What's Boris Johnson's reshuffle really all about?

“This is a mad way to run the country,” confessed a member of the government.

Whether prime ministers wield sharp knives or attack with blunt spoons, reshuffle days like this are indeed a strange mixture of bravado and farce.

Bravado when, earlier, one cabinet minister told me, “I think I’m OK,” as, ashen-faced, looking nauseous and clammy, they were en route to see the prime minister before promptly being sacked.

And farce when, as legend has it, on several occasions, would-be ministers end up jobless, because the post-it notes with their name on fell off the board. Forgotten, their career plunged to the floor too.

Read more on BBC News: What’s Boris Johnson’s reshuffle really all about?

Did they fix UK social care or just kick the can down the road?

I’m not convinced that the UK social care crisis will be fixed by the rise in NIC contributions. It sounds to me that the additional tax payable from next April, will be used to drive down the NHS backlog, which was already growing pre-pandemic. The new care reforms are slated to come into effect in late 2023 but the details are sketchy. No mention of reform of the care providers, staff wages and conditions.

Boris Johnson said at PMQs today words to the effect that there will be innovative private firms that will insure you against selling your house to pay for care.

This article is by Stephen Bush, political editor of the New Statesman and is worth a read. Please note that the copyright belongs to The new Statesman.

The government will increase National Insurance from 12 per cent to 13.25 per cent next year to… do what, exactly? The headline that Boris Johnson wants (and, with a few exceptions in today’s papers, the headline he has got) is that the money is to fix the social care crisis and to reform social care.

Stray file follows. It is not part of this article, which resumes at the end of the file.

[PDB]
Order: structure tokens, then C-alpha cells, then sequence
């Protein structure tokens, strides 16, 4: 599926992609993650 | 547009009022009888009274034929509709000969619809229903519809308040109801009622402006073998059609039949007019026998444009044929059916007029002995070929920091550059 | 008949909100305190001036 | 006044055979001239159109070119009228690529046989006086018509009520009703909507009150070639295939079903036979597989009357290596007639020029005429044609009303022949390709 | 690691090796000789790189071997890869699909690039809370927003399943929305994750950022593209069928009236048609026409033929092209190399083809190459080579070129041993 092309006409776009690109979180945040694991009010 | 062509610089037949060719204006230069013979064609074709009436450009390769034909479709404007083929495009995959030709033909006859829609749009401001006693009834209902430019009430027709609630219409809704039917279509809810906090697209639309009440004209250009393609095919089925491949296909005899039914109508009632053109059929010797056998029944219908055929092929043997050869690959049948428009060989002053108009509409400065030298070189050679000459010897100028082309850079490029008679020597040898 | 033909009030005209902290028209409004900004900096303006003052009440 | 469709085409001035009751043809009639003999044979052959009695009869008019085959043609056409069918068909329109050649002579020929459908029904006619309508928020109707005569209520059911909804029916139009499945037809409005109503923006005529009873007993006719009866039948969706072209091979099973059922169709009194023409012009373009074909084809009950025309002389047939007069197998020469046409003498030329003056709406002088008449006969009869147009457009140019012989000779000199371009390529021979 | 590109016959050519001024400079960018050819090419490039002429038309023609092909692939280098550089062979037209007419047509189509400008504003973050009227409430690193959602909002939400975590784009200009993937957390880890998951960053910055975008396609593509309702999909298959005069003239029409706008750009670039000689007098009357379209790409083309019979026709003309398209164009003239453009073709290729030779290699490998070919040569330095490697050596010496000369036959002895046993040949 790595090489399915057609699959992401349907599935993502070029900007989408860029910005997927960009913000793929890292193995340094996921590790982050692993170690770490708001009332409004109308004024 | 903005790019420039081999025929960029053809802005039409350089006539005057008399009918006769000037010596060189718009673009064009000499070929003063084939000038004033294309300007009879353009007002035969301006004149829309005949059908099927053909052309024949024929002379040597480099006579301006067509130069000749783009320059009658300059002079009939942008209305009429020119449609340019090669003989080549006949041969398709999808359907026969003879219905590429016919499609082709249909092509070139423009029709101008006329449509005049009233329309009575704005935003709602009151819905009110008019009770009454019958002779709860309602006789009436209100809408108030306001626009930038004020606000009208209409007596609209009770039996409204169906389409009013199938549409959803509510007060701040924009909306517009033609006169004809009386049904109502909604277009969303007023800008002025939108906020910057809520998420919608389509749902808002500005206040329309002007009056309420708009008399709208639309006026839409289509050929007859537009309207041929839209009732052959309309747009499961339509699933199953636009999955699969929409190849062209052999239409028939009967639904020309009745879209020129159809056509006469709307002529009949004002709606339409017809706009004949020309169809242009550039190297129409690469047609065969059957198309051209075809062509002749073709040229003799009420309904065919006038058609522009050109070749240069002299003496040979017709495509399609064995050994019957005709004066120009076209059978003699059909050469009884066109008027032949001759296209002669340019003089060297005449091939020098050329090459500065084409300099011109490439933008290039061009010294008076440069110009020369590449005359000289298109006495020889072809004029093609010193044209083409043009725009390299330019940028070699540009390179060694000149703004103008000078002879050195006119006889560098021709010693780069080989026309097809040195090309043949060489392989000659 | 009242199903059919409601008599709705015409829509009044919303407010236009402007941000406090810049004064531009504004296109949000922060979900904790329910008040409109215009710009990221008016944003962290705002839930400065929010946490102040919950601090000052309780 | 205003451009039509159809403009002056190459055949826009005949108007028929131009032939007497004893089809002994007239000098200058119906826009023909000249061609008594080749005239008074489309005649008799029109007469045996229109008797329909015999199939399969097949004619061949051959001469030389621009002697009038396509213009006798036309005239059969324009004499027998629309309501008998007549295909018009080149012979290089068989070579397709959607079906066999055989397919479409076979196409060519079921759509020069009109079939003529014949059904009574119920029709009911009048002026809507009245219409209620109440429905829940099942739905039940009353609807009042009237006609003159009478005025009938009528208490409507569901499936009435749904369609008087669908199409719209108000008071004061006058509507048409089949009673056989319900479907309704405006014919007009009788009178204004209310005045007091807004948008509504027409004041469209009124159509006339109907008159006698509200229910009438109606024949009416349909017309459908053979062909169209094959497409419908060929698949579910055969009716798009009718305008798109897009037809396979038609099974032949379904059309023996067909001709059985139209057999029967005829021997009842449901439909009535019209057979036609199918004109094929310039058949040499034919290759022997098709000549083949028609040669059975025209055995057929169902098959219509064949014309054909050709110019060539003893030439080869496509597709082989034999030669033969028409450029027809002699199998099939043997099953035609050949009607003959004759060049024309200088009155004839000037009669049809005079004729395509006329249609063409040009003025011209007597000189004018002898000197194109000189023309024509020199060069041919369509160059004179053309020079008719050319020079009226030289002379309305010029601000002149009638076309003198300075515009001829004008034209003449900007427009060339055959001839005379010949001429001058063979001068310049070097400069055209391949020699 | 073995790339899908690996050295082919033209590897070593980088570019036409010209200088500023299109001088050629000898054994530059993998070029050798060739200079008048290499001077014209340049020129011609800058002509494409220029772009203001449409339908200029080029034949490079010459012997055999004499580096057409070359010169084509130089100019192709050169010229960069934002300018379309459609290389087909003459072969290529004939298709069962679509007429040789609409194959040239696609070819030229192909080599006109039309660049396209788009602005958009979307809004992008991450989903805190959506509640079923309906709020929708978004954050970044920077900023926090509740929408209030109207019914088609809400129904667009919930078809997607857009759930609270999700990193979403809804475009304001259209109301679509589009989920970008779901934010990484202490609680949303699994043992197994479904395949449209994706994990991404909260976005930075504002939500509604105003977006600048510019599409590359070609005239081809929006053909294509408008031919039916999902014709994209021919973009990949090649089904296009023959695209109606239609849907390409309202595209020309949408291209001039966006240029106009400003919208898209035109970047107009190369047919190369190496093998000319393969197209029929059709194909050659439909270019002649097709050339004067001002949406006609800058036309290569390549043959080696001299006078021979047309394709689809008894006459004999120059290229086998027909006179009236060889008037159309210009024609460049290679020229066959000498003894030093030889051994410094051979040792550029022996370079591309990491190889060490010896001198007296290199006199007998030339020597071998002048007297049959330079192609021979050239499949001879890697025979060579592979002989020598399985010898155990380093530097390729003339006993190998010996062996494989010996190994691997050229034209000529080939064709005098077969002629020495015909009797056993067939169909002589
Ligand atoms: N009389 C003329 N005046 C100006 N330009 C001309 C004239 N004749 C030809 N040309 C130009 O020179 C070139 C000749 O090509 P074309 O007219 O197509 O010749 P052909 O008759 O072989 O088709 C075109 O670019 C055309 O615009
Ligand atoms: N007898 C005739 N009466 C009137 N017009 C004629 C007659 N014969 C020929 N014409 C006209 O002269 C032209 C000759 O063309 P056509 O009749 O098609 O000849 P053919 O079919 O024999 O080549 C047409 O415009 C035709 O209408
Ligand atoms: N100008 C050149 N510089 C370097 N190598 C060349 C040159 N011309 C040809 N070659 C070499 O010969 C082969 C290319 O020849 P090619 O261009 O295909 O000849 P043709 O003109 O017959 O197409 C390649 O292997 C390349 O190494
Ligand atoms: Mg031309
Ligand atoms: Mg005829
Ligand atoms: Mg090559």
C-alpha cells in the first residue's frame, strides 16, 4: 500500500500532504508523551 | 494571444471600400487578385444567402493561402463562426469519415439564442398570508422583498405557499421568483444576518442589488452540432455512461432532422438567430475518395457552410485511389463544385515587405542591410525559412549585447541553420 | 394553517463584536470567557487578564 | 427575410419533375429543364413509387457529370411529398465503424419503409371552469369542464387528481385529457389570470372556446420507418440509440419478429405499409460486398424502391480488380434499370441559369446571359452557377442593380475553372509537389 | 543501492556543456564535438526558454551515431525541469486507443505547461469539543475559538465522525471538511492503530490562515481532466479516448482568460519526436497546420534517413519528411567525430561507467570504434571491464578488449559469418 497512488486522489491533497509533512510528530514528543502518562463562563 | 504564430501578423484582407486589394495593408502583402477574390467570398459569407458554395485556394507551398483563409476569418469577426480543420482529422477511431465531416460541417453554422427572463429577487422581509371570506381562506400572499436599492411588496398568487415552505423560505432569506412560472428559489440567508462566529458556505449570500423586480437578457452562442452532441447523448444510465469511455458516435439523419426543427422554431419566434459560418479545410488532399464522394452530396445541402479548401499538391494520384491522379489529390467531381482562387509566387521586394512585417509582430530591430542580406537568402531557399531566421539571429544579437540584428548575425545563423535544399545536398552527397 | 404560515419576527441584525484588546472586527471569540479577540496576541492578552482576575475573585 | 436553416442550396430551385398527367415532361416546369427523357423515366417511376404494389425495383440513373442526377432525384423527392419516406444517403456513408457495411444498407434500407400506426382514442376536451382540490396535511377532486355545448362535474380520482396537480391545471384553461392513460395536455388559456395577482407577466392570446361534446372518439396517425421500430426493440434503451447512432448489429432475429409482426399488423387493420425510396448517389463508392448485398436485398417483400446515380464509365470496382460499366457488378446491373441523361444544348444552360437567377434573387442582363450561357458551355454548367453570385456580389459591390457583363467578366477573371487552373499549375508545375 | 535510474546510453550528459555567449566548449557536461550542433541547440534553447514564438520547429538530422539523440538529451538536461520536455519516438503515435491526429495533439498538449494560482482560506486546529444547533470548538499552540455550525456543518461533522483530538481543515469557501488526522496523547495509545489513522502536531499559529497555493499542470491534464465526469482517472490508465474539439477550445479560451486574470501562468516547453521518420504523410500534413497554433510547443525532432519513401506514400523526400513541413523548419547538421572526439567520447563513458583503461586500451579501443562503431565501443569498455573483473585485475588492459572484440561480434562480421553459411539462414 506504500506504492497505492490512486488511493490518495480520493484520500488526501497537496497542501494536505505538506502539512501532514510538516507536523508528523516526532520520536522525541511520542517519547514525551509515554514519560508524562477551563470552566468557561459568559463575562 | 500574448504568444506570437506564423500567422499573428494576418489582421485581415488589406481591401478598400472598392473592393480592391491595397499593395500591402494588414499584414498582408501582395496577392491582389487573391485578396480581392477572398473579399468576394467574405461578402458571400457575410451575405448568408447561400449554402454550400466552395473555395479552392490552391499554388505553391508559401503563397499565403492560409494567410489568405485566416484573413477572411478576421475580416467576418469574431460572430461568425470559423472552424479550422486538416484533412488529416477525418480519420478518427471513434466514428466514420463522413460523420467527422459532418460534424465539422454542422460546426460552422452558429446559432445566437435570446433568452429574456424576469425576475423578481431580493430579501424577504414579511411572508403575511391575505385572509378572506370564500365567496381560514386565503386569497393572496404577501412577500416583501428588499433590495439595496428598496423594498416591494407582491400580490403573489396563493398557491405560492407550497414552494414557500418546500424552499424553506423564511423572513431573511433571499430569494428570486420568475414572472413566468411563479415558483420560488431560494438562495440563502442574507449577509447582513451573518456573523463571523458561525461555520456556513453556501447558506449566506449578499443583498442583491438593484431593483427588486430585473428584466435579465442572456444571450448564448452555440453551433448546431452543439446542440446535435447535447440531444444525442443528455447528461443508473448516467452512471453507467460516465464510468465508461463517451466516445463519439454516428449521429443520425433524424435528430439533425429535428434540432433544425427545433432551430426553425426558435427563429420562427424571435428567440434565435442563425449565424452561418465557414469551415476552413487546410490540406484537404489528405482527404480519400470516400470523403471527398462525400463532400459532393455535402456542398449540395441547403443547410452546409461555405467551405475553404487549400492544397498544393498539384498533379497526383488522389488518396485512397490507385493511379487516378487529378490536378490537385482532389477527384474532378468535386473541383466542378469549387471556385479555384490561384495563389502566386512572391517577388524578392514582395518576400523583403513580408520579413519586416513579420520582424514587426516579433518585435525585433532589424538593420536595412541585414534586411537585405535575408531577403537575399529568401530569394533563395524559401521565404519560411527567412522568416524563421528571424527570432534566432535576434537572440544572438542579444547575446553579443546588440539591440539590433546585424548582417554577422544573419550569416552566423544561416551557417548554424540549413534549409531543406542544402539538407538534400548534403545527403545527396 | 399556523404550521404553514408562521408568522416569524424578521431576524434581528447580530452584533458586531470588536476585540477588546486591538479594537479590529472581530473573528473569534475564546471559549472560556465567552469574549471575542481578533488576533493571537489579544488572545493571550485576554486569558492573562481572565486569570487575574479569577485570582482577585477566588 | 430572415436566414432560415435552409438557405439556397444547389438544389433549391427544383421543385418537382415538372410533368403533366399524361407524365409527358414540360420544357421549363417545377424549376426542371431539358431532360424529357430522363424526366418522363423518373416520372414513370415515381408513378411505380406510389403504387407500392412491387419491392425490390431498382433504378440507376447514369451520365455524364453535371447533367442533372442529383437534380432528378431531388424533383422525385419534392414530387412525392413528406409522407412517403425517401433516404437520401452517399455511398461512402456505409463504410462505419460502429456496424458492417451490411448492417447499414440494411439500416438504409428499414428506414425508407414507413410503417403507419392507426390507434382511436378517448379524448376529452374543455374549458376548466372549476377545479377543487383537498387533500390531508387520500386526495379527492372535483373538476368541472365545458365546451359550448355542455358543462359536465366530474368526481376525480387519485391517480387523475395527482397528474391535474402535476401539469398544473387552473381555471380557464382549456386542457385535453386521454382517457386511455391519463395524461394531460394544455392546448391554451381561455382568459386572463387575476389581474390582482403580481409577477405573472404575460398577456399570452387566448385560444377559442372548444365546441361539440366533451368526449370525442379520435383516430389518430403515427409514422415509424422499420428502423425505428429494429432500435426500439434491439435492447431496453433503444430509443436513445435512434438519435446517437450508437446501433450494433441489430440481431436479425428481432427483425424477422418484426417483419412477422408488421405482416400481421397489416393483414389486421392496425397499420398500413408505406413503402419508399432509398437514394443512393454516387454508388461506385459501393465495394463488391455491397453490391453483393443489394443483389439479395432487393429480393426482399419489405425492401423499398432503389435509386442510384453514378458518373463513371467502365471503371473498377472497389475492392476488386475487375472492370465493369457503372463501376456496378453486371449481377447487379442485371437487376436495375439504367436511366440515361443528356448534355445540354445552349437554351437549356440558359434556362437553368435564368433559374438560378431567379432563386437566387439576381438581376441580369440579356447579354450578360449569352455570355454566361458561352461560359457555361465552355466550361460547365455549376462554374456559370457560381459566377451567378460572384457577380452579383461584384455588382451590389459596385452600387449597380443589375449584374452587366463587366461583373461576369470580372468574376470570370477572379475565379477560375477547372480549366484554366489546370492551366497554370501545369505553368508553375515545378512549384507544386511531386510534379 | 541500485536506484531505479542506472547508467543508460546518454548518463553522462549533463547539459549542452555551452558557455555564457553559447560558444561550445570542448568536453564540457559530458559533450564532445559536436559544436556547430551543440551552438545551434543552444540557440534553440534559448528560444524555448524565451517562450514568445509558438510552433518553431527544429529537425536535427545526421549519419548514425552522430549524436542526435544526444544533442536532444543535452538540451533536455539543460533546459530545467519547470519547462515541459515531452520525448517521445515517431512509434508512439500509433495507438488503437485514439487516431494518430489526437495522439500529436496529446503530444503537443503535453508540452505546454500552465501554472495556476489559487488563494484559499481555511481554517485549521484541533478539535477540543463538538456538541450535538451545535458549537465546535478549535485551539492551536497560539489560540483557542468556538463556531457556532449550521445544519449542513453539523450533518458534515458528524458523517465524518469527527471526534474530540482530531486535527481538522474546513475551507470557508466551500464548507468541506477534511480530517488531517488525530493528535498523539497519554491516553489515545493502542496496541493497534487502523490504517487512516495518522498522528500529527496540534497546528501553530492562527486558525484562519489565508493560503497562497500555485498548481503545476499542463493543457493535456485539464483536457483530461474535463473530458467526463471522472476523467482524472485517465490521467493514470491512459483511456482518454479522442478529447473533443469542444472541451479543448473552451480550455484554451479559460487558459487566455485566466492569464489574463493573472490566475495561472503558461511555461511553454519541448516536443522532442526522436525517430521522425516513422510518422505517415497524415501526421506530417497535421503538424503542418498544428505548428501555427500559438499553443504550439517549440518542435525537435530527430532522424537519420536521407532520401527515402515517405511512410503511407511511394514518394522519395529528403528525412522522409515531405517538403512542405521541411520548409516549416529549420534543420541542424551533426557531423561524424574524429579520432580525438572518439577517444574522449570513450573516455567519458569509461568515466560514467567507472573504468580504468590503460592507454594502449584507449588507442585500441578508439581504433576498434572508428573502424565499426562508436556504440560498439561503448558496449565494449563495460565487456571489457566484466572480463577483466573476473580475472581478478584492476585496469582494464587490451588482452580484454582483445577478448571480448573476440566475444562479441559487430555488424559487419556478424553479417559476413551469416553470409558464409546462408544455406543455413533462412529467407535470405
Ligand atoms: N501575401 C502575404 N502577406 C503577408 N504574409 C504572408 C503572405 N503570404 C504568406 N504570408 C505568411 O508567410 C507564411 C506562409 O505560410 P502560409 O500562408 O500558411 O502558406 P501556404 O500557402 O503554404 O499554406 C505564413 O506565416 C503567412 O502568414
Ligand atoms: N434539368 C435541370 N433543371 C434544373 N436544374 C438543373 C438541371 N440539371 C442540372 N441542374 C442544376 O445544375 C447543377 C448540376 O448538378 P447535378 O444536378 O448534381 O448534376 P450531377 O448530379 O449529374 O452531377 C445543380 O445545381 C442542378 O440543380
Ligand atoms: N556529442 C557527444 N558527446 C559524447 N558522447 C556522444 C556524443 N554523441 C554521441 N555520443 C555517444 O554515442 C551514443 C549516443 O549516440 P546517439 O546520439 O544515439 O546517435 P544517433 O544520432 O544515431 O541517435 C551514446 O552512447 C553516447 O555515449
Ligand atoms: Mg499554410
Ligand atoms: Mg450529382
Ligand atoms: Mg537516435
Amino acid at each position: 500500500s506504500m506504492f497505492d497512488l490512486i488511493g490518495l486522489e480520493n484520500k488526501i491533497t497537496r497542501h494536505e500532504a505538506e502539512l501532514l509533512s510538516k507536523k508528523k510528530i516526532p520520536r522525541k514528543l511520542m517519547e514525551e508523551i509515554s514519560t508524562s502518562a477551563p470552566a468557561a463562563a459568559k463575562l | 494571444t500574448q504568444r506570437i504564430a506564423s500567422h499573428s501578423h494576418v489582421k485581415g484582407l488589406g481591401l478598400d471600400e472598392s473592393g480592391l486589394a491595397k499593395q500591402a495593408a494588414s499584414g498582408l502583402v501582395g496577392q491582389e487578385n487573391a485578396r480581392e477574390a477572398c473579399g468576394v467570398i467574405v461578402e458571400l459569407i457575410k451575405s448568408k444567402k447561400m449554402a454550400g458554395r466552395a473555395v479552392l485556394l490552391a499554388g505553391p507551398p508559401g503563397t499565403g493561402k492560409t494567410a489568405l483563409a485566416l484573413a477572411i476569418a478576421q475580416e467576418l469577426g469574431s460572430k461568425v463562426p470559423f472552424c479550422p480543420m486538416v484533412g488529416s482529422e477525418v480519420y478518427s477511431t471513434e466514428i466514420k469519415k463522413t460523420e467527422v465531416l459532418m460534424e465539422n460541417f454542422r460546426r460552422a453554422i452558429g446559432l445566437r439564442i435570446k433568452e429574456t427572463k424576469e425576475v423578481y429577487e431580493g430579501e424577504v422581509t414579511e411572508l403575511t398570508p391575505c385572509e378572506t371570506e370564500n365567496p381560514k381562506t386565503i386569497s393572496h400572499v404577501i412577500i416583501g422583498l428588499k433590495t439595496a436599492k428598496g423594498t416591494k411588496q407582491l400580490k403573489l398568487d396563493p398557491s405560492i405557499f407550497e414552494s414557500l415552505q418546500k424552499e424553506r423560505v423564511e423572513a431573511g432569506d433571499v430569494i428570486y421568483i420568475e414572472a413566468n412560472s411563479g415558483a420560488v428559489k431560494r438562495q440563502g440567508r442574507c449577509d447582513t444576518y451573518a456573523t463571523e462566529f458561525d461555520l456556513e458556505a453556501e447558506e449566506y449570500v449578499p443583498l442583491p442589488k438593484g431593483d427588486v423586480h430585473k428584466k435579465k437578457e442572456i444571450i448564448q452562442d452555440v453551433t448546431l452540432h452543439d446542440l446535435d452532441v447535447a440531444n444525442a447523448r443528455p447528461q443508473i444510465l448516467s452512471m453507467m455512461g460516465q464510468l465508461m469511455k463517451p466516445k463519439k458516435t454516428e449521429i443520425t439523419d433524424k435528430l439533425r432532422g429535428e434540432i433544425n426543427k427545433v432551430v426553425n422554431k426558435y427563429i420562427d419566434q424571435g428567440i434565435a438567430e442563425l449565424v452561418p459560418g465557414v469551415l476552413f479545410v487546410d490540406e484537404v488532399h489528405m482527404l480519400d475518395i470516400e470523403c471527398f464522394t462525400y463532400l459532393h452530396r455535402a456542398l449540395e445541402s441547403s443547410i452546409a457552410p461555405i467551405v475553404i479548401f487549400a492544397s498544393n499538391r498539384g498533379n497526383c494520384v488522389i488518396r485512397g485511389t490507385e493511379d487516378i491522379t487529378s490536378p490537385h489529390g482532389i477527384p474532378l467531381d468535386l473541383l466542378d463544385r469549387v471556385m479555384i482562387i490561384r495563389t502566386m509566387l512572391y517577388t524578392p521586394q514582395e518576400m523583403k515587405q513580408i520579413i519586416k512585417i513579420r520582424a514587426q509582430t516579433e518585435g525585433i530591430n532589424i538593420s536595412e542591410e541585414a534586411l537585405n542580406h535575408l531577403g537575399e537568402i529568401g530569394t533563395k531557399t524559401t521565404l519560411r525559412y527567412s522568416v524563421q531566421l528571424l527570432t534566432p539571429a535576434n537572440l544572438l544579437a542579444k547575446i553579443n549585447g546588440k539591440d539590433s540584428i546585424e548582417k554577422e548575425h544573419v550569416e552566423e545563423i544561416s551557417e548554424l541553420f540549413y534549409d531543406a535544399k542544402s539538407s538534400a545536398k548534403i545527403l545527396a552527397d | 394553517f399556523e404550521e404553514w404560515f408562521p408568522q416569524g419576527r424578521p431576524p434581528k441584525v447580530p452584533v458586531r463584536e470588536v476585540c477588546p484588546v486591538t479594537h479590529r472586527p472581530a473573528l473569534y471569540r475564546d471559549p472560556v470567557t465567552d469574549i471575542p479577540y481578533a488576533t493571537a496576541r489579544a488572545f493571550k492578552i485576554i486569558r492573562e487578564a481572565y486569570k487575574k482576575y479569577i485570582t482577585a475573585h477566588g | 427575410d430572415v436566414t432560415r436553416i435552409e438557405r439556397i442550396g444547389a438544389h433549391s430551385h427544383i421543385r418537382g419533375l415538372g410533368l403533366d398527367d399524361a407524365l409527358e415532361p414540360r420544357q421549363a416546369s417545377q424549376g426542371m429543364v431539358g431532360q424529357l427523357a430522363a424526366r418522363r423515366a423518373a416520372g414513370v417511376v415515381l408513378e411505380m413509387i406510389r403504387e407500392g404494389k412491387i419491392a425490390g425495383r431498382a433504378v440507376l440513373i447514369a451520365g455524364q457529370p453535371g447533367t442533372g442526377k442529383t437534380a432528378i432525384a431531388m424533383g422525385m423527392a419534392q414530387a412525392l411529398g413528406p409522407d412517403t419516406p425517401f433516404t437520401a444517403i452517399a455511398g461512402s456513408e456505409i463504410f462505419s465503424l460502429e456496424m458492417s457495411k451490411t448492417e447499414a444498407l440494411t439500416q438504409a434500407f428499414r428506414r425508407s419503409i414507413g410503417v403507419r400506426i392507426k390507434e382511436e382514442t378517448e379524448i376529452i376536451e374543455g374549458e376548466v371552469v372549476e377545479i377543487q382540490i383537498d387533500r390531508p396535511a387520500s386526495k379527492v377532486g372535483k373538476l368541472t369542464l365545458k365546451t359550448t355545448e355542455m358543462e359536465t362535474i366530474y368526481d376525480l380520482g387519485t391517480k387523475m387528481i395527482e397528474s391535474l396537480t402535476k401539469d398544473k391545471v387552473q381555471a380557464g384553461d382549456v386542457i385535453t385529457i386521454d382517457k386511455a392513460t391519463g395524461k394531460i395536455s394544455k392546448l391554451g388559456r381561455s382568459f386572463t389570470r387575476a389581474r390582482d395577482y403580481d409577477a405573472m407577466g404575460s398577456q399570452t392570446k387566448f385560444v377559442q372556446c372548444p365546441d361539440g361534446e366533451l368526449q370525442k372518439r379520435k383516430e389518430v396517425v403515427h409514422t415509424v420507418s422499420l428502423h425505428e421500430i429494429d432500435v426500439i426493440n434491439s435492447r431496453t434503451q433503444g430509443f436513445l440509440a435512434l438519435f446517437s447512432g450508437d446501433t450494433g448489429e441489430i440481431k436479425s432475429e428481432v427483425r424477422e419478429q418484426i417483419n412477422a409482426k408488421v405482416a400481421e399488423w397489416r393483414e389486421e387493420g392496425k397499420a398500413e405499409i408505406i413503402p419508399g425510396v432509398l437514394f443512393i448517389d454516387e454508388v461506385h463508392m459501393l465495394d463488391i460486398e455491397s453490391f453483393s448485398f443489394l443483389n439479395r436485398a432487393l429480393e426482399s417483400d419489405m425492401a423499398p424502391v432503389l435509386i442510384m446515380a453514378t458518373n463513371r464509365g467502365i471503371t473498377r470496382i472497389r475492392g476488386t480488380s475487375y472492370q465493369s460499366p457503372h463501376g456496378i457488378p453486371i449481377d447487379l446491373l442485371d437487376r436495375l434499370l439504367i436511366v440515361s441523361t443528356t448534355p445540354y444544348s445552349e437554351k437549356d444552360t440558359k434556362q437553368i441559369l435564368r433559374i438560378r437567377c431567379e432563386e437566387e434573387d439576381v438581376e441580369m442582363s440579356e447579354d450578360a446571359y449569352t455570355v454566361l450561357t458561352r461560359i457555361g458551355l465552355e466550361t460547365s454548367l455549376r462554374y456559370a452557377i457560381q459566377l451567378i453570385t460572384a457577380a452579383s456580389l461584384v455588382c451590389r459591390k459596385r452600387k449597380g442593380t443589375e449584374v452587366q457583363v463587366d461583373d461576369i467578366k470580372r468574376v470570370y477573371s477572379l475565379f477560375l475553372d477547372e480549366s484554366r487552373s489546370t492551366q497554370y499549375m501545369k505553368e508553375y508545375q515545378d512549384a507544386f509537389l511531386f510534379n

But if you look at the rest of what he, Rishi Sunak and Sajid Javid are saying, then the one thing that the government has not done is provide the money to fix the crisis and to reform social care.

Instead, it has hiked taxes in order to spend more money on reducing waiting times in the National Health Service, laid out a broad set of principles about what the balance between the state and private individuals should be in paying for social care, and invented a new way to increase income tax through the so-called health and social care levy, which will come into being as a separate line on payslips from the 2023 tax year. (“So-called” because the costs of health and social care are far in excess of what the levy raises: just like National Insurance, it’s another tool for the Treasury to increase income tax without saying it is increasing income tax.)

Politically speaking, Johnson is surely right to believe that mounting NHS waiting times (which were constantly getting longer before the pandemic and are significantly worse now) are a bigger problem for the government today than the social care crisis. But that’s the biggest reason to be dubious about claims that the money for fixing social care is going to come from yesterday’s tax hike: at no point in British political history has money from the NHS been taken back out of it and redirected to elsewhere in the British state, and it seems unlikely, to put it mildly, that we are going to start in three years’ time. So the money for social care will have to come from somewhere else, whether it’s more borrowing, taxes elsewhere, or, the most likely alternative in my view, a big I-can’t-believe-it’s-not-income-tax increase to the health and social care levy.

There are a couple of risks to that approach: the first is that this plan depends on the social care system limping on in its present state, unnoticed by most people, for the next three years. It’s possible that the pressures on social care, the ongoing cuts to local authority budgets, and the ever-growing number of people of all ages in need of social care won’t cause a major crisis before 2023. But it’s equally possible that the problem becomes more acute the wrong side of the next election.